Interleukins (ILs) are pro-inflammatory cytokines produced by monocytes, macrophages and epithelial cells. The interleukin-1 (IL1) family consists of the cytokines IL1alpha (IL1α), IL1beta (IL1β) and a specific receptor antagonist (IL1RA) [1]. The genes encoding this family are mapped on chromosome 2q14 [2] and include three related genes, IL1A, IL1B and IL1-RN, which encode IL1α, IL1β and IL1RA respectively. IL1B may play an essential role in the carcinogenic process. Several IL1B gene single nucleotide polymorphisms have been described to be associated with cancers to date [3]. Previously, we have reported the polymorphism in the promoter of IL1B(IL-1B -31T>C, rs1143627) was a low-penetrance protective factor for the development of cancer [4]. In addition, a polymorphism in exon 5 of IL1B(IL1B +3954C>T, rs1143634) has been found to affect IL1B gene expression [5] and to be associated with occurrence of cancers [6], [7]. IL1RA competitively binds to IL1 receptors with IL1α and IL1β. Naturally occurring anti-inflammatory IL1RA is a 16 to 18 kD protein that competes with the binding of IL1 to its receptor. In the second intron of the IL1-RN gene, there exists a variable number of tandem repeats (VNTR) with an 86 base pair nucleotide sequence as its repeating element. This region contains three potential protein binding sites: an interferon α silencer A, an interferon β silencer B and an acute phase response element, and thus may be of functional relevance [8]. It has been reported that these three binding sites affect the control of cell proliferation activity, resulting in potential regulation of IL1RA production [5], [8]. El-Omar et al. [9] first reported positive association between gastric cancer risk and these VNTR polymorphisms in IL1-RN. Another study revealed that IL1-RN VNTR genotypes were highly correlated with cellular function. The IL-1RN alleles were coded as previously described: allele 1, four repeats; allele 2, two repeats; allele 3, five repeats; allele 4, three repeats and allele 5, six repeats. The IL-1RN alleles were further divided into two categories: long genotype (L: including alleles 1, 3, 4, and 5) and short genotype (2: allele 2 only). The genotypes were classified as LL, 2L, and 22 [10].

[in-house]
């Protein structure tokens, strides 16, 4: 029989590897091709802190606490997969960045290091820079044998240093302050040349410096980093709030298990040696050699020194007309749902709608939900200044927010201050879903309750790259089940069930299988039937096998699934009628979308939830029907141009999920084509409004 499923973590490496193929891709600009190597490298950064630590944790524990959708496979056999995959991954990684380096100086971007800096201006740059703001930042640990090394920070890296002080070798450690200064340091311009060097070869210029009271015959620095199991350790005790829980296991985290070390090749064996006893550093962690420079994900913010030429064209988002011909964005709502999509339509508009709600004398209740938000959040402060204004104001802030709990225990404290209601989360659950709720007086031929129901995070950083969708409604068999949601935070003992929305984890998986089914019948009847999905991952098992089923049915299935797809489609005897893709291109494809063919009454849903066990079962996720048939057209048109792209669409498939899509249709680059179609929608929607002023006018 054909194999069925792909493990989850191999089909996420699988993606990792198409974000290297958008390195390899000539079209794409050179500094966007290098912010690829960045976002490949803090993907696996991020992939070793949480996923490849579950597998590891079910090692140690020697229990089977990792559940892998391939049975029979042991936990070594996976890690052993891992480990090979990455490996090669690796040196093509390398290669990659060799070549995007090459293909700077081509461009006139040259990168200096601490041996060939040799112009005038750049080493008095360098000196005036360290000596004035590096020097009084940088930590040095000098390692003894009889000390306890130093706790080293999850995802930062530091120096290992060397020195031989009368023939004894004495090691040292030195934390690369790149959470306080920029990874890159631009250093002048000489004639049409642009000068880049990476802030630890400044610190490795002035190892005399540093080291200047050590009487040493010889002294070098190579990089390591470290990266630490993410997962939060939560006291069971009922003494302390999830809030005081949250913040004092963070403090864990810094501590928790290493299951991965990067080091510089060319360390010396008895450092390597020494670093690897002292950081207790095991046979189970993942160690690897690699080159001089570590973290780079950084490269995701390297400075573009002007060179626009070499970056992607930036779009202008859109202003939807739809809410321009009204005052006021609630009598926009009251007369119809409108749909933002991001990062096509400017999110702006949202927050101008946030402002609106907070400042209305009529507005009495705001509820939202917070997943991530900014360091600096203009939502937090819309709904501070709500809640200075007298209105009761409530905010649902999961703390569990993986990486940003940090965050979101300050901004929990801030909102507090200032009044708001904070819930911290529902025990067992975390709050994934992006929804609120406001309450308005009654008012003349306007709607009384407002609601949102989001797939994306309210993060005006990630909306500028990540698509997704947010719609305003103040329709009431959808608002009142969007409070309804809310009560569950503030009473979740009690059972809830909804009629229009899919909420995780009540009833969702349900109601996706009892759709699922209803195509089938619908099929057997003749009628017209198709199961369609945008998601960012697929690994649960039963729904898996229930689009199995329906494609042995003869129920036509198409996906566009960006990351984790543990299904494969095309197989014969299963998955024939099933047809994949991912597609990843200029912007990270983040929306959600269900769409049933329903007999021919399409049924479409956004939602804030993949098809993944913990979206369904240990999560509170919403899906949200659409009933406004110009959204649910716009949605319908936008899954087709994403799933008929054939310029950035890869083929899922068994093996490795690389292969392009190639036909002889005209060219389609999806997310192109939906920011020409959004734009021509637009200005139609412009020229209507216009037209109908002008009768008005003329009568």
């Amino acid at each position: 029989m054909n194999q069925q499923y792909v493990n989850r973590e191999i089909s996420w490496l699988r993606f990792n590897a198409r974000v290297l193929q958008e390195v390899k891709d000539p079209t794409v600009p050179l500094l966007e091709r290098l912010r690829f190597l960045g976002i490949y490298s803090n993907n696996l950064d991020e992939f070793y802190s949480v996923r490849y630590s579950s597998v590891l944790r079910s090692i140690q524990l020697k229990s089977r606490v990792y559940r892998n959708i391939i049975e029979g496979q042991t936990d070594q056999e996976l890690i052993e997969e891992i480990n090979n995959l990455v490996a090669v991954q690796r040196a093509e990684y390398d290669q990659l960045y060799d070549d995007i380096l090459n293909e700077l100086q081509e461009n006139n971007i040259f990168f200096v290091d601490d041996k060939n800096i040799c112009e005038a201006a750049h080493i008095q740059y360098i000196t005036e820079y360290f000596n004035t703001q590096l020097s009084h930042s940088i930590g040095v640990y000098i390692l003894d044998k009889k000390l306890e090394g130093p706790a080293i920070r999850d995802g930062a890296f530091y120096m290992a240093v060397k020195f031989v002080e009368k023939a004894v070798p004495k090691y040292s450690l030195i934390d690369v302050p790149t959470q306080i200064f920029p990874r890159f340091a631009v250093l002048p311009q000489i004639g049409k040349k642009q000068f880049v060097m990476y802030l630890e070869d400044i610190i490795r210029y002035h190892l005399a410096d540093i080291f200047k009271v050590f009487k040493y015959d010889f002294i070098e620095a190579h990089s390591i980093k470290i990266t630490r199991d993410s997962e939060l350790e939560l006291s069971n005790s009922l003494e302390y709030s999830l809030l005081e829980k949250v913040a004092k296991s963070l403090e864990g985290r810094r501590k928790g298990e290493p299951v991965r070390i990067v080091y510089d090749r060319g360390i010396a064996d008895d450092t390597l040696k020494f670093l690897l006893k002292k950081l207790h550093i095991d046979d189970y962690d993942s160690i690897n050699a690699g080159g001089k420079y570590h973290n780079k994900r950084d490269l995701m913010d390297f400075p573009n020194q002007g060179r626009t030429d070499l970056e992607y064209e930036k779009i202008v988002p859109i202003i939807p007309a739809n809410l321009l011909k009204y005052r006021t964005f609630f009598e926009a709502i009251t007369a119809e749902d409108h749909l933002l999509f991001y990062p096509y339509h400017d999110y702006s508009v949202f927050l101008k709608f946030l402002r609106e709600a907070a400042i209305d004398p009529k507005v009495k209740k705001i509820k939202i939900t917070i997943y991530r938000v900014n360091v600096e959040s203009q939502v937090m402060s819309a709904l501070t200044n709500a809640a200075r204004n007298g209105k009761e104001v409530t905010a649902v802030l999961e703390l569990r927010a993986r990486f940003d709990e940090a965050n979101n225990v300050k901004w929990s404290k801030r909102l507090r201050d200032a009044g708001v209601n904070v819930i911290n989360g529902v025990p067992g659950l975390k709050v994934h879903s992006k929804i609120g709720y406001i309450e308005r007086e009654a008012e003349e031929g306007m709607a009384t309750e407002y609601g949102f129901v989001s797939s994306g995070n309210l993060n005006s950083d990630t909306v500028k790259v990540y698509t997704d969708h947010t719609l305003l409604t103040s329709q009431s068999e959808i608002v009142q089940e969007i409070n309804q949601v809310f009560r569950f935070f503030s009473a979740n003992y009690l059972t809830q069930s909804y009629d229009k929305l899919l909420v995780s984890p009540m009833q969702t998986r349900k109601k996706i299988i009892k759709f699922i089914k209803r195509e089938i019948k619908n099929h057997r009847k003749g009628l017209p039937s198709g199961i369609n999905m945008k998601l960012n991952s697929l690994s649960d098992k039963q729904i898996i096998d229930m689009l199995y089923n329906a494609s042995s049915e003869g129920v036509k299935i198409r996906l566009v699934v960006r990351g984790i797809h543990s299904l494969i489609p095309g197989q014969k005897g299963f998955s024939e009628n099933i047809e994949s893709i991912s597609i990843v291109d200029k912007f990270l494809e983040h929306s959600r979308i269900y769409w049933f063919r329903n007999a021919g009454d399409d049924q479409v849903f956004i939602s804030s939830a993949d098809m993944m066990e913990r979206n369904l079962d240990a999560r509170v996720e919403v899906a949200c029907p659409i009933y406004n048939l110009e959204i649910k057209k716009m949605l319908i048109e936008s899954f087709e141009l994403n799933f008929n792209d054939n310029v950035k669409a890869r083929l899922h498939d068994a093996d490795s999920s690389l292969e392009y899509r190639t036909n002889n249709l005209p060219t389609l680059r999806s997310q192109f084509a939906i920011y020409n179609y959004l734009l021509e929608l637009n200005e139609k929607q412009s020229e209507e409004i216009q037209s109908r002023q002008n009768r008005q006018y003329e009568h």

A large number of genetic susceptibility studies have been carried out to investigate the associations between the IL1B+3954 and IL1-RN polymorphism and cancers of different tissue origins, but inconsistent results have been obtained. These inconsistent findings might be caused by a range of factors such as heterogeneity by cancer subtype, limited sample size, and gene-environment interactions. To further assess and validate the association of the IL1B +3954 and IL1-RN VNTR polymorphism with cancer risk, a comprehensive review and analysis of published data from different study groups is urgently needed. In this study, we have extensively reviewed literature and performed a meta-analysis based on all eligible case-control published data to evaluate the association between the IL1B+3954 and IL1-RN VNTR polymorphism and cancer susceptibility.

Materials and Methods

Identification of Eligible Studies

We searched the PubMed and Embase databases for all relevant reports (updated to May 23, 2012) by using the key words ‘interleukin-1 receptor antagonist’, ‘IL1’, ‘polymorphism’, or ‘cancer’. The search was limited to English language papers and human subject studies. In addition, studies were identified by a manual search of the reference lists of reviews and retrieved studies. When more than one of the same or overlapping populations by different investigators or overlapping data by the same authors were found, only the most recent or complete study was used for this meta-analysis. Studies, regardless of sample size, were included if they met the following criteria: (i) the study was of the IL1B+3954 and IL1-RN VNTR polymorphism and cancer risk, (ii) it was a case–control designed study and (iii) it contained available genotype frequencies (Figure S1).